Beware Omissions in Lease Terms – Judge Fills the Gap and Gives Landlord a Shock Summary

A commercial landlord made representations to the commercial tenant before a lease of a cafe was granted. The tenant argued that these comments inferred that the property had been rewired and was safe.  However, the lease was unclear as to who was responsible for the repairs to the electrical and other infrastructure. Following a series of electrical fires the tenant closed the shop and made a claim for damages on the basis that the landlord had falsely or negligently made representations before the business lease was entered into and also on the basis that (although there was no clear written term that the landlord should be responsible for maintaining the electrical infrastructure) there was actually an implied term that the landlord should be responsible for repairs.   The Court of Appeal held in favour of the tenant.

This serves as a reminder that it is important for a lease to identify precisely who is responsible for which obligations in a lease of a commercial premises.

This Court of Appeal case (Civil Division) was between the Appellant J N Hipwell & Son (the Landlord) and the Respondent Mrs Clare Szurek (the Tenant).

In this case, the Respondent Tenant, Mrs Szurek, had entered a commercial premises in which she ran a cafe trading under the name of Mocha-Mamas.  This was located at Glendon Lodge Farm Complex, Kettering.

The Respondent Tenant’s initial claim focused on problems that she experienced with the electrical wiring. A resultant fire and other issues caused her to have to close the business for which she claimed damages.

Mrs Szurek, claimed that she had entered into the lease relying on representations made by the Appellant landlord to the effect that there had been rewiring and that it had been inspected and passed on inspection and was safe.  She claimed that these representations were false or negligent and that she was entitled to terminate the lease on that basis. She also claimed that there was an implied term, within the lease, to the effect that the landlord was to be responsible for maintenance and repair of the electrical installations and that there was also an implied warranty that the electrical installation was, at the date of the lease, safe.

Mr Justice Hildyard, in the Court of Appeal, considered the case which had, in the County Court, held in favour of the tenant.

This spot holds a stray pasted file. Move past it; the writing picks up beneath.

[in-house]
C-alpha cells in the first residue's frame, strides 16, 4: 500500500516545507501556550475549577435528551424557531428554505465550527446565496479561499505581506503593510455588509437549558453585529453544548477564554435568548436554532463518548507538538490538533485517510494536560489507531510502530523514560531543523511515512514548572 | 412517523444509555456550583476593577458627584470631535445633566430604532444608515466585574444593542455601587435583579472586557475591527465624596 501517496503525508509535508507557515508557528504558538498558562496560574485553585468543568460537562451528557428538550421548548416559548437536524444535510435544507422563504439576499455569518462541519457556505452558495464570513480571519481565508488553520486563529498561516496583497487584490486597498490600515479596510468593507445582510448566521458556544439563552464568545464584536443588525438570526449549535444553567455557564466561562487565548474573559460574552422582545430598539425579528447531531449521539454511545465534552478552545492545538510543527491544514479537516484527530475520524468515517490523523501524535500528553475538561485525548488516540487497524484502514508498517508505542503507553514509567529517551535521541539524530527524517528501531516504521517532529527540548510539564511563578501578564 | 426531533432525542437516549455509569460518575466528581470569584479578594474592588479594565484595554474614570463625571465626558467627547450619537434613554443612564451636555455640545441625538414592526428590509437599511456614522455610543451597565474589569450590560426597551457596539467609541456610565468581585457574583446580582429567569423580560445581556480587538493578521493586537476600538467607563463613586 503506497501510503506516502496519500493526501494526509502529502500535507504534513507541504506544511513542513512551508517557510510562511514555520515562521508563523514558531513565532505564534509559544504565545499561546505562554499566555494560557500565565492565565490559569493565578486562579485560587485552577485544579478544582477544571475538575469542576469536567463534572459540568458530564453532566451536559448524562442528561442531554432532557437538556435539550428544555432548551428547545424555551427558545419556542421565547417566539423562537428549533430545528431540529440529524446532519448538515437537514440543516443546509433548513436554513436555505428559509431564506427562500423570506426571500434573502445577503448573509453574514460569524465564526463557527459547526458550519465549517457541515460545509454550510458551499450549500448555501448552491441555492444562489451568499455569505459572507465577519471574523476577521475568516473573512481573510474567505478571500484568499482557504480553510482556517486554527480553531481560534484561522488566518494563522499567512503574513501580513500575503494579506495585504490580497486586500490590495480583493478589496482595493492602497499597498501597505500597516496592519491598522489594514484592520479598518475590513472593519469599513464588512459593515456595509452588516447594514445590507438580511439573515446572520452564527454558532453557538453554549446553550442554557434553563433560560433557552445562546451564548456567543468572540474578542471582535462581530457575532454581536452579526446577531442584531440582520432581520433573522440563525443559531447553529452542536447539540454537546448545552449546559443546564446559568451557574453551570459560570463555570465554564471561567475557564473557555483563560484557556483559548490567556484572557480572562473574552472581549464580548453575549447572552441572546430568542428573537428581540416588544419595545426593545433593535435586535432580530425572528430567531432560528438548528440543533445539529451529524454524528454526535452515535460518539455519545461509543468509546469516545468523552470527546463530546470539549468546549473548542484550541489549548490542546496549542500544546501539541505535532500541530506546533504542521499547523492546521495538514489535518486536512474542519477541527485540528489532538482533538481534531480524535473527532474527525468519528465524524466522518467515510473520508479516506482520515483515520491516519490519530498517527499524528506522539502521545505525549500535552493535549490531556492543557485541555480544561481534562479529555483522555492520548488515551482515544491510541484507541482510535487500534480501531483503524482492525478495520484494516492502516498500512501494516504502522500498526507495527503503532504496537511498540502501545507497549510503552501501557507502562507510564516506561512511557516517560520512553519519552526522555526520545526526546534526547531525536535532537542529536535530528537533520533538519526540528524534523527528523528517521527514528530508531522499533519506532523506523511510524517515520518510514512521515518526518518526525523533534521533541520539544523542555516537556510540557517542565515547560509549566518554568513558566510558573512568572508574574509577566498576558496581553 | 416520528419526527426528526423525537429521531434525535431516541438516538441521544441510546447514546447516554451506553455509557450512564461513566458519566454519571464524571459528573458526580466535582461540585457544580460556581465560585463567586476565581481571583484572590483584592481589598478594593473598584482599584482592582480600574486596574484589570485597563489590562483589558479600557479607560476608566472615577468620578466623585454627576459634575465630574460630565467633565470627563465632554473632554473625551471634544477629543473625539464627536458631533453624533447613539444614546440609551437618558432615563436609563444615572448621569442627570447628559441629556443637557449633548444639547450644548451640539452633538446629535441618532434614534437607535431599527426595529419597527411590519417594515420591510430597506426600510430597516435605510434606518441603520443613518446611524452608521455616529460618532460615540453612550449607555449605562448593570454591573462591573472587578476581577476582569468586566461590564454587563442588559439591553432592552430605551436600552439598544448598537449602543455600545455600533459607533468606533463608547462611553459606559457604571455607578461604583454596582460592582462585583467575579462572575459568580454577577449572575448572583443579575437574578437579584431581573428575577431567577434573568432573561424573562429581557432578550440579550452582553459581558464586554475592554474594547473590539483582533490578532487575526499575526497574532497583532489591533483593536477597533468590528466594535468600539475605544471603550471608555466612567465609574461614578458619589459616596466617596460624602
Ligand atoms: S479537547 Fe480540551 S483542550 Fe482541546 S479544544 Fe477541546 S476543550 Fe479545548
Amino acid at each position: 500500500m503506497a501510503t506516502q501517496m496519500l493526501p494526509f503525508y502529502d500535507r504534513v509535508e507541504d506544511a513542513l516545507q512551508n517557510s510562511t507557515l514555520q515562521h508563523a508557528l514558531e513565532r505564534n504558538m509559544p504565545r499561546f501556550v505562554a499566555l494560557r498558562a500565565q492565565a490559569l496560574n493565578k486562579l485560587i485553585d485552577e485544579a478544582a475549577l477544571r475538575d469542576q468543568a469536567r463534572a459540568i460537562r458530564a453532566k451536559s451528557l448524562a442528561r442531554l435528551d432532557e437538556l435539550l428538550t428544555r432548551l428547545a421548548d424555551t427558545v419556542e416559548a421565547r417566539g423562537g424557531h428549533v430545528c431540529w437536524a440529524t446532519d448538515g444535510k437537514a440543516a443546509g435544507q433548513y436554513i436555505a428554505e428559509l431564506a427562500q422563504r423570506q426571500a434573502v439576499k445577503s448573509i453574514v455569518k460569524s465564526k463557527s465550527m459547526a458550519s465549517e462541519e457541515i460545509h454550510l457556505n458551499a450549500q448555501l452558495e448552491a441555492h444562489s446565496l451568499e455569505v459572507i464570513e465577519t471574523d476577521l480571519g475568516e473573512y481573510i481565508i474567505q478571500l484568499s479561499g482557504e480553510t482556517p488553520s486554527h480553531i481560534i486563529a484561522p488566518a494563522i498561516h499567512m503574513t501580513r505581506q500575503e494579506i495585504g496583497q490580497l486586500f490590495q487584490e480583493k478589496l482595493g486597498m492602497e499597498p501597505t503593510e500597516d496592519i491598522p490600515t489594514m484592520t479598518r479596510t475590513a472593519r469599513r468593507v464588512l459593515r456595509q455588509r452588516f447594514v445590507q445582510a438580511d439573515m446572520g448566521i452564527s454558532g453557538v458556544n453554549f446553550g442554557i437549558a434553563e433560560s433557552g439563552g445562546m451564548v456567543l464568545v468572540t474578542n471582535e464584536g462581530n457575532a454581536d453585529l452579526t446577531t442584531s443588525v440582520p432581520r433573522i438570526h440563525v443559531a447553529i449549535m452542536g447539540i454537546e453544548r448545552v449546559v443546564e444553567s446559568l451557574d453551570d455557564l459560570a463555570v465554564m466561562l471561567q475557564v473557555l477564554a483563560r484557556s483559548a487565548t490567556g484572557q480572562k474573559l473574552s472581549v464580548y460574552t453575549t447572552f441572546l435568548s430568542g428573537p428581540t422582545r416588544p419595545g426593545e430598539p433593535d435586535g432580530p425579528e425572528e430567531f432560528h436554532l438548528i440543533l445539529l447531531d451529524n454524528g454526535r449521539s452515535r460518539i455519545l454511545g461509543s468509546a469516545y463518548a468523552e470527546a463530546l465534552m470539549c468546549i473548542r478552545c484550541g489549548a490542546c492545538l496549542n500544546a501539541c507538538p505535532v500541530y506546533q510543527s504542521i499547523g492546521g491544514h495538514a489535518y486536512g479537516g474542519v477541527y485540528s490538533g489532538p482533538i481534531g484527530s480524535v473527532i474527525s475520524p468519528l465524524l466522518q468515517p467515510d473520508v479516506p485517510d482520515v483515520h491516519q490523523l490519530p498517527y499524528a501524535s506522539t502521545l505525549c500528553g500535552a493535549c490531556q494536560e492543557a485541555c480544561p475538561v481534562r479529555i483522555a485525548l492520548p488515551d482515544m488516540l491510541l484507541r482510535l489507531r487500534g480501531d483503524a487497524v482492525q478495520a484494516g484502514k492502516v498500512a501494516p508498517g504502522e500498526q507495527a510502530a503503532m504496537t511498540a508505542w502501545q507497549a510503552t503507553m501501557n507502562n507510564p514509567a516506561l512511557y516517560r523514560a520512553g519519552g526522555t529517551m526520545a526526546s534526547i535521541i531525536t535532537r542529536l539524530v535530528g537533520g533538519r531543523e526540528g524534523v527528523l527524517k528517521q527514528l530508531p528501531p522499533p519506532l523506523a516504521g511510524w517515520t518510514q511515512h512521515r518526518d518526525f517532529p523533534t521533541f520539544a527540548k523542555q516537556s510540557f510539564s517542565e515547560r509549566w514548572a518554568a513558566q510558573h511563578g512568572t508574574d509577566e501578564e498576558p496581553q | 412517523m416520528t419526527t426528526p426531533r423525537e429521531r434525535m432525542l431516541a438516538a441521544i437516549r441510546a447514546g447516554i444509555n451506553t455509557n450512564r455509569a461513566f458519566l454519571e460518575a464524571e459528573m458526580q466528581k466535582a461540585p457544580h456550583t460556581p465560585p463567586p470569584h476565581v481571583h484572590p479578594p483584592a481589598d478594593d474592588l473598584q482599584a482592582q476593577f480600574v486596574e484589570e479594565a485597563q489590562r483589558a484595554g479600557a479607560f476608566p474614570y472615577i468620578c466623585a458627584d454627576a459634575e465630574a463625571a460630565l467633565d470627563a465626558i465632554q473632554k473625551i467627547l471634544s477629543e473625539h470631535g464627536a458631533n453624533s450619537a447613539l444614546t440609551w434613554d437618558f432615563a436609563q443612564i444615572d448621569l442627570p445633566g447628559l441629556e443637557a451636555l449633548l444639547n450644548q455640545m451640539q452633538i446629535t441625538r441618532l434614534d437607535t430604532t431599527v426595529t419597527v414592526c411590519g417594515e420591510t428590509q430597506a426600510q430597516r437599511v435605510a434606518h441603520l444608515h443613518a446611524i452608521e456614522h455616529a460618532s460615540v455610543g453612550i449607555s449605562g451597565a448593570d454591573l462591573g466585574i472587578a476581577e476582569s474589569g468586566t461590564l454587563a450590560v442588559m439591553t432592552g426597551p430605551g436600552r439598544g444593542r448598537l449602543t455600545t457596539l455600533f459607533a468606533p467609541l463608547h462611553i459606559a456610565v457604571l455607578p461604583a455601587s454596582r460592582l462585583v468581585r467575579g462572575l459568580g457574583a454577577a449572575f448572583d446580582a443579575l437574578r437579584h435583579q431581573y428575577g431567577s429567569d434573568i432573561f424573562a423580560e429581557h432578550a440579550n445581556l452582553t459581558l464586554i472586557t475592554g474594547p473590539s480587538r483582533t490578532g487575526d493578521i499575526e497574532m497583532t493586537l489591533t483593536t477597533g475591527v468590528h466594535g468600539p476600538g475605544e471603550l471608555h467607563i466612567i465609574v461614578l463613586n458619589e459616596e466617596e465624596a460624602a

One of the grounds on which the landlord sought to overturn the lower court’s judgment was that the lease contained an “Entire Agreement” (“EA”) clause. The goal of an EA clause is to ensure, as best as possible, that written contractual terms form the entire agreement 2 parties to a contract and specifies that no reliance should be placed on any comments made by parties outside of the lease terms. This was explained by Justice Lightman in another case as follows:

The purpose of an entire agreement clause is to preclude a party to a written agreement from threshing through the undergrowth and finding in the course of negotiations some (chance) remark or statement (often long forgotten or difficult to recall or explain) in which to found a claim such as the present to the existence of a collateral warranty.”

Mr Justice Hildyard was inclined to agree that the impact of the EA clause was likely to result in the representations not forming part of the agreement.   However, he went on to consider a well-established legal rule: “that a term may be implied where it is necessary to give business efficacy to the contract in question.”

He stated that an EA clause does not affect or prevent the implication of a term being implied on the grounds of business efficacy. He commented as follows:

It cannot be supposed that the parties would have intended an entire agreement clause to cause the agreement to fail, and to prevent the court from saving it, if there is an available and appropriate means of doing so consistently with, and indeed to give effect to, what the Court finds must have been the true intentions of the parties.”

Further, he went on to state that:

The question then is whether implication of the term placing on the appellant landlord an obligation to ensure that the electrical installation and supply to the Premises was safe and certified is necessary in order to give business efficacy to the lease.”

The judge, in considering the terms of the lease, identified “a plain and obvious gap.” He stated that except for the insurance covenant no express provision was made as regards either the exterior of the premises nor as to its plumbing or electrical installation and supply.

This, he concluded, was an obvious gap inconsistent with the objective intentions of the parties.  The judge concluded that:

“To ensure that the lease does not lack commercial or practical coherence… the obvious gap should be plugged by implying a covenant on the part of the landlord to the effect that the electrical installation and other service media provided was safely installed and continues to be covered by any requisite certificate.”

Mrs Szurek was granted judgment in the sum of £22,725.50 together with interest and costs. The landlord’s appeal was dismissed.

J N HIPWELL & SON (Appellant) v MRS CLARE SZUREK (Respondent)

The Court of Appeal (Civil Division) [2018] EWCA Civ 674 Case No: B2/2016/0869

The full judgment can be found at: http://www.bailii.org/ew/cases/EWCA/Civ/2018/674.html

If you have any queries or require legal assistance on commercial leases please contact Ash Johnson on 03300 24 24 20.

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